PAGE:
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There's this exercise: let $\,f\,$ be analytic on $$D:=\{z\;\;;\;\;|z|<1\}\,\,,\,|f(z)|\leq 1\,\,,\,\,\forall\,z\in D$$ and $\,z=0\,$ a zero of order $\,m\,$ of $\,f\,$.

Prove that $$\forall z\in D\,\,,\,\,|f(z)|\leq |z|^m$$

My solution: Induction on $\,m\,$: for $\,m=1\,$ this is exactly the lemma of Schwarz, thus we can assume truth for $\,k<m\,$ and prove for $\,k=m>1\,$ . Since $\,f(z)=z^mh(z)\,\,,\,h(0)\neq 0\,$ analytic in $\,D\,$ , put $$g(z):=\frac{f(z)}{z}=z^{m-1}h(z)$$

Applying the inductive hypothesis and using Schwarz lemma $\,\,(***)\,\,$ we get that $$|g(z)|=\left|\frac{f(z)}{z}\right|=|z|^{m-1}|h(z)|\stackrel{ind. hyp.}\leq |z|^{m-1}\Longrightarrow |f(z)|\leq |z^m|$$ and we're done...almost: we still have to prove $\,|g(z)|\leq 1\,$ for all $\,z\in D$ in order to be able to use the inductive hypothesis and this is precisely the part where I have some doubts: this can be proved as follows (all the time we work with $\,z\in D\,$):

$(1)\,\,$ For $\,f(z)=z^mh(z)\,$ we apply directly Schwarz lemma and get $$|f(z)|=|z|^m|h(z)|\leq |z|\Longrightarrow |z|^{m-1}h(z)|\leq 1$$ And since now the function $\,f_1(z)=z^{m-1}h(z)\,$ fulfills the conditions of S.L. we get

$(2)\,\,$ Applying again the lemma, $$|f_1(z)|=|z|^{m-1}|h(z)|\leq |z|\Longrightarrow |z^{m-2}h(z)|\leq 1$$and now the function $\,f_2(z):=z^{m-2}h(z)\,$ fulfills the conditions of them lemma so...etc.

In the step$\,m-1\,$ we get $$|z||h(z)|\leq |z|\Longrightarrow {\color{red}{\mathbf{|h(z)|\leq 1}}}\,$$ and this is what allows us to use the inductive hypothesis in $\,\,(***)\,\,$ above.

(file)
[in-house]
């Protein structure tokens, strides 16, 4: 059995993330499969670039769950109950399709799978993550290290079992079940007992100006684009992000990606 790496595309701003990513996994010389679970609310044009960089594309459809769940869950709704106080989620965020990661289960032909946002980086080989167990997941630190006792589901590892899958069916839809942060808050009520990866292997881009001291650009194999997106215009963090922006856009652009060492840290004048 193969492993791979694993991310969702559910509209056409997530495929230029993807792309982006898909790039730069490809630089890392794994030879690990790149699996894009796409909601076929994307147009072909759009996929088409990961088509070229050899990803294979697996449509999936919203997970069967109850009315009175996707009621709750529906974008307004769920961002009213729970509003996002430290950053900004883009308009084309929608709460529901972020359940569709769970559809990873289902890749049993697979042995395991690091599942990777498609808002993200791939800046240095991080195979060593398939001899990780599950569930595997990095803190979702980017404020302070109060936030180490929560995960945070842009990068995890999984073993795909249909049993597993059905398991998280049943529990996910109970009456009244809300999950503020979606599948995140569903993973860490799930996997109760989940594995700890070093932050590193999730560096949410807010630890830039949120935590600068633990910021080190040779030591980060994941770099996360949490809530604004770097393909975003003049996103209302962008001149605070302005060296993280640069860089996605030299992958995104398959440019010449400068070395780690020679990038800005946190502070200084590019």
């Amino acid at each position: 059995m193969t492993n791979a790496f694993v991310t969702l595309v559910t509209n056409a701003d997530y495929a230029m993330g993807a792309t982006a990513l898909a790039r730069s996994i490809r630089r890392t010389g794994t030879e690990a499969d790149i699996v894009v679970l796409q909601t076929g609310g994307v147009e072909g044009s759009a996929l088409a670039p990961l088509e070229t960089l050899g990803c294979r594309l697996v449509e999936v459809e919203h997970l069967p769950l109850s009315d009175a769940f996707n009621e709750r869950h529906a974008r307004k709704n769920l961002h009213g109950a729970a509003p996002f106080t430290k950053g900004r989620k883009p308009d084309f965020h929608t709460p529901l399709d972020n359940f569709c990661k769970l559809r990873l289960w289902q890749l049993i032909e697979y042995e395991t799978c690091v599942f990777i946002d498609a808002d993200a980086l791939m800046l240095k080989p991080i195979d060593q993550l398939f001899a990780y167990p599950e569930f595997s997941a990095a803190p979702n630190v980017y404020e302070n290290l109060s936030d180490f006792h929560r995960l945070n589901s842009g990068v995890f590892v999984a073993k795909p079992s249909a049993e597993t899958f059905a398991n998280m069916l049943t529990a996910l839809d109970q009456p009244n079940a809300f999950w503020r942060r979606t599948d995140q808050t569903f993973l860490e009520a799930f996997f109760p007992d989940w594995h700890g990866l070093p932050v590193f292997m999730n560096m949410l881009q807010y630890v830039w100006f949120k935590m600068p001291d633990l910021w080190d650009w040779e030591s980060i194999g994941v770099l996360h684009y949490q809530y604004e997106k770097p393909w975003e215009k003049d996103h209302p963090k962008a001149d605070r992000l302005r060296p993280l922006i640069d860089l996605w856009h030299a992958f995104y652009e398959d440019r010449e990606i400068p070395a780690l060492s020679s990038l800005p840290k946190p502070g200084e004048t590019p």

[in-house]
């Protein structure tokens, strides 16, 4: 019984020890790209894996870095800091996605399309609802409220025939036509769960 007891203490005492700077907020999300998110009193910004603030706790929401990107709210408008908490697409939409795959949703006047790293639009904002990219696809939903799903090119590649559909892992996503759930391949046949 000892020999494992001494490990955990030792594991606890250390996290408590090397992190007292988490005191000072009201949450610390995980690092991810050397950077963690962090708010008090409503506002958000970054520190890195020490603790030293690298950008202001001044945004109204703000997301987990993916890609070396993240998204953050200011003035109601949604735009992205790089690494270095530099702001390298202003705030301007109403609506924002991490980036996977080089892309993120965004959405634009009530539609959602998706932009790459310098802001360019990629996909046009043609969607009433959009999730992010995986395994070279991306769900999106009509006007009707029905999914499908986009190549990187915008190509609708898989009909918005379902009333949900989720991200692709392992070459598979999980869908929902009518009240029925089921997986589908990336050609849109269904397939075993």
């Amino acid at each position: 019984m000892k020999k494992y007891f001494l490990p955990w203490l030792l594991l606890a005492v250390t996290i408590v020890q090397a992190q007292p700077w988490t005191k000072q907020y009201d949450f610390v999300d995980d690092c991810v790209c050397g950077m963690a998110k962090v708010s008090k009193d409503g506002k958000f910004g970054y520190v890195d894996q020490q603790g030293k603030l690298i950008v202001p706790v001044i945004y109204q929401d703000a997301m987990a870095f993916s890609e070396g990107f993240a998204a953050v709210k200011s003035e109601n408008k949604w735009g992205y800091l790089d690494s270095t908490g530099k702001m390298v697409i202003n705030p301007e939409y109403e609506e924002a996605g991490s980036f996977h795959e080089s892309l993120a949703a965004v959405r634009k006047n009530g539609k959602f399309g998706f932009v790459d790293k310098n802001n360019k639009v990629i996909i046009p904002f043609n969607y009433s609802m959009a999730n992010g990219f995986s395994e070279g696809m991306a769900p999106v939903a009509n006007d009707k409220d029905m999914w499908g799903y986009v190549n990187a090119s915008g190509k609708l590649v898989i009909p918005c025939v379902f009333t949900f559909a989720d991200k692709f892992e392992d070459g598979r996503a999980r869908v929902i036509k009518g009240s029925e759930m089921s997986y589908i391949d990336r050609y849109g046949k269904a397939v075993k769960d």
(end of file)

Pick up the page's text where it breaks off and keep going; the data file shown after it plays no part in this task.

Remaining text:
My question: Is there any way I can't see right now to deduce directly, or in a shorter way, that $\,|h(z)\leq 1\,$ ?

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For $0< r<1$, let $D_r=\{z\in\mathbb{C}:|z|\le r\}$.

The function $g(z)=\dfrac{f(z)}{z^m}$ is analytic on $D$ (see Removable Singularity) and $|g(z)|\le\frac{1}{r^m}$ on $\partial D_r$. The maximum modulus principle says that $$ |g(z)|\le\frac{1}{r^m}\text{ for }z\in D_r\tag{1} $$ Since $(1)$ holds for all $r<1$, we have that $|g(z)|\le1$ for $z\in D$, and therefore, $$ |f(z)|\le|z^m|\tag{2} $$

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Thanks for the answer @robjohn, but that's part of my dilemma: how can you show that $\,|g(z)|\leq 1\,$ on $\,\partial D\,$? Is it the same trick as with the MMP's proof:$$\left|\frac{f(z)}{z^m}\right|\leq \frac{1}{r^m}\xrightarrow [r\to 1]{} 1$$ on a disc $\,D_r:= z\;\;;\;\;|z|\leq r\,$? Well, I guess this is shorter than what I did. – DonAntonio Jun 30 '12 at 3:40
@DonAntonio: I see your concern. However, we know that $|g(z)|=\left|\dfrac{f(x)}{z^m}\right|\le\dfrac{1}{r^m}$ on $\partial D_r$ for any $r<1$. Therefore, $|f(z)|\le\dfrac{|z^m|}{r^m}$ for any $r<1$. Thus, $|f(z)|\le{z^m}$. I will modify my answer to cover this. – robjohn Jun 30 '12 at 5:02

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